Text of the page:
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Welcome to the nexus of ethics, psychology, morality, technology, health care, and philosophy

Friday, February 15, 2019

The Economic Effects of Facebook

Mosquera, Roberto,  Odunowo, Mofioluwasademi, and others
December 1, 2018.


Social media permeates many aspects of our lives, including how we connect with others, where we get our news and how we spend our time. Yet, we know little about the economic effects for users. Using a large field experiment with over 1,765 individuals, we document the value of Facebook to users and its causal effect on news consumption and awareness, well-being and daily activities. Participants reveal how much they value one week of Facebook usage and are then randomly assigned to a validated Facebook restriction or normal use. Those who are off Facebook for a week reduce news consumption, are less likely to recognize politically-skewed news stories, report being less depressed and engage in healthier activities. One week of Facebook is worth $25, and this increases by 15% after experiencing a Facebook restriction (26% for women), reflecting information loss or that using Facebook may be addictive.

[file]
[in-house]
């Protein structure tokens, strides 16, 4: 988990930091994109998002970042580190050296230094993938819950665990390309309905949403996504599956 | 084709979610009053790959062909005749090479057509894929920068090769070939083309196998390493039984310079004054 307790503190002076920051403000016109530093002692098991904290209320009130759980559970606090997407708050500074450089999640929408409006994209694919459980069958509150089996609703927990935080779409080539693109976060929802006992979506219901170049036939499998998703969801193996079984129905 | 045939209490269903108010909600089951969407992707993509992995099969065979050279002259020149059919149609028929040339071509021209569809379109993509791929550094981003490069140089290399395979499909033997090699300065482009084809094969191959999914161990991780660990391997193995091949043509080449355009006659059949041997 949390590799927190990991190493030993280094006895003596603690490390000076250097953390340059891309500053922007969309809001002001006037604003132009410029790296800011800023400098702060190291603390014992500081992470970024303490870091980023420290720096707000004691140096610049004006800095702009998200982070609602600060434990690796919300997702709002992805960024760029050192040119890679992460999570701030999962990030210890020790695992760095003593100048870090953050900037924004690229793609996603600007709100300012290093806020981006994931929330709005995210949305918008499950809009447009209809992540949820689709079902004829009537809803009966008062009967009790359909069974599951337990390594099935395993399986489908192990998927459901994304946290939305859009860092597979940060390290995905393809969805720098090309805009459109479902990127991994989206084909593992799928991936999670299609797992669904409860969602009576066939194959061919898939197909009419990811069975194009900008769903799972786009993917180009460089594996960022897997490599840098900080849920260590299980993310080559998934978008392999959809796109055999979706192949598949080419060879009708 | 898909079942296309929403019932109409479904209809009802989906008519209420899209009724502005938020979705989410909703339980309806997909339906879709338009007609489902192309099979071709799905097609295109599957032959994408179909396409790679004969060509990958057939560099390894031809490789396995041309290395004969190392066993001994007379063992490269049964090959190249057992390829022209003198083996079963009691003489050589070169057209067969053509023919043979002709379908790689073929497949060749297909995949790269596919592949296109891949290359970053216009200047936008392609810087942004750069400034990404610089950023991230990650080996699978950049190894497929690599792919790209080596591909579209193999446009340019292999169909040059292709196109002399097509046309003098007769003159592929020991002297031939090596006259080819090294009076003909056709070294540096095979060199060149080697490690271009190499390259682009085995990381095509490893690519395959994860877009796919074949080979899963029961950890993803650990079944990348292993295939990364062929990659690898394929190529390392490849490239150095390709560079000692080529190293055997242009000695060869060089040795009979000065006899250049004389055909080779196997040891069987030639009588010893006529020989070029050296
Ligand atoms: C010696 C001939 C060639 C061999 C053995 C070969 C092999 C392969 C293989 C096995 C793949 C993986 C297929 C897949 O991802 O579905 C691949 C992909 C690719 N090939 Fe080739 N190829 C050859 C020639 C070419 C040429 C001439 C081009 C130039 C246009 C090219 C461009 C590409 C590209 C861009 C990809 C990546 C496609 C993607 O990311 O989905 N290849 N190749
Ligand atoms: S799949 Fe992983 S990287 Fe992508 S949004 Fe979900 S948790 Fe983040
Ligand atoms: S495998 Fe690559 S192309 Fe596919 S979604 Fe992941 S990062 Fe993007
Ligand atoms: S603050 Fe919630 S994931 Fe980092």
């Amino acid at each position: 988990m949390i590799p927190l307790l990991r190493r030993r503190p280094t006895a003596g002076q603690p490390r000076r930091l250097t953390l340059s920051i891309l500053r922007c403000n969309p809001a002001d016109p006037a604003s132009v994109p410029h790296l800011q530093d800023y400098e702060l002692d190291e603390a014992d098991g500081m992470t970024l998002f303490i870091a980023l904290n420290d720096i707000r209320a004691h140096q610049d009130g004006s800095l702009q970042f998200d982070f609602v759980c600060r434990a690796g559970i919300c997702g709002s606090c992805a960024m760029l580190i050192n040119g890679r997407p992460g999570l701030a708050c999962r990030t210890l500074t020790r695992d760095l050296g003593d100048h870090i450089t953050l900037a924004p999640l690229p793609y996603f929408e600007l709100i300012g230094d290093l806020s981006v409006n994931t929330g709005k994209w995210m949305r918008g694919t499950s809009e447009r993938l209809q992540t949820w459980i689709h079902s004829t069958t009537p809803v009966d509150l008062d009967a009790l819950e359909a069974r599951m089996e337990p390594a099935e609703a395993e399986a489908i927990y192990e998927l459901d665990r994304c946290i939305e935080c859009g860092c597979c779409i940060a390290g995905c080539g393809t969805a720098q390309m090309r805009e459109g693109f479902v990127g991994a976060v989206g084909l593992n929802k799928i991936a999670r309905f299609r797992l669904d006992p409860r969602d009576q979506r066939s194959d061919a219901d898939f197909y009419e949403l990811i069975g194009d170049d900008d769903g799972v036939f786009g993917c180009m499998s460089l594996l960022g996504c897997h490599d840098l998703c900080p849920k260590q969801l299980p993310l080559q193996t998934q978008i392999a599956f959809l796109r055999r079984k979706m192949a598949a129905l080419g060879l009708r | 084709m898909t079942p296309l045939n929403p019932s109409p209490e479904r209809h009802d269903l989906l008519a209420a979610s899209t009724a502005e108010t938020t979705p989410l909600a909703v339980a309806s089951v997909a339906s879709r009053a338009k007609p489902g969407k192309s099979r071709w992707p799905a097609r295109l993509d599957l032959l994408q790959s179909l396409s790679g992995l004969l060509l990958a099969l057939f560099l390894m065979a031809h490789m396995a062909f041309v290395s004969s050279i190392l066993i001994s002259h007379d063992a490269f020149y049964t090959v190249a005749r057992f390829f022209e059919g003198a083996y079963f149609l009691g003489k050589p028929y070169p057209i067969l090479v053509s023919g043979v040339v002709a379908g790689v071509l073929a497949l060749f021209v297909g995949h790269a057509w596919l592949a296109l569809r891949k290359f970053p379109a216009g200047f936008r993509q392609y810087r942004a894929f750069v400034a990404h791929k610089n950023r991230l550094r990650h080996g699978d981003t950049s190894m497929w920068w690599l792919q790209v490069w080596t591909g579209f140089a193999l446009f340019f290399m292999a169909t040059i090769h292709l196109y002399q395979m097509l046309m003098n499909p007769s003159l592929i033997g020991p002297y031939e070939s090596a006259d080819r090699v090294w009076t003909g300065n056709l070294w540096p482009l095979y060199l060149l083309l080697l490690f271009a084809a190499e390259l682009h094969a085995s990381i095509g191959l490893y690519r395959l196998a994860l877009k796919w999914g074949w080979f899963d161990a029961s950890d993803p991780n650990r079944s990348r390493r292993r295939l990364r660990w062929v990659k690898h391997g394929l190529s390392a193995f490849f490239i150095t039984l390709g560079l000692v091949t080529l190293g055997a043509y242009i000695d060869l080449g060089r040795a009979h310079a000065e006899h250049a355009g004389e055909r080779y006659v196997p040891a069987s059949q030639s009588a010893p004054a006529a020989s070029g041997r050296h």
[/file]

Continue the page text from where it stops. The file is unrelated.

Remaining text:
Ethical/Clinical Question: Knowing this research, is it ethical and clinically appropriate to recommend depressed patients to stop using Facebook?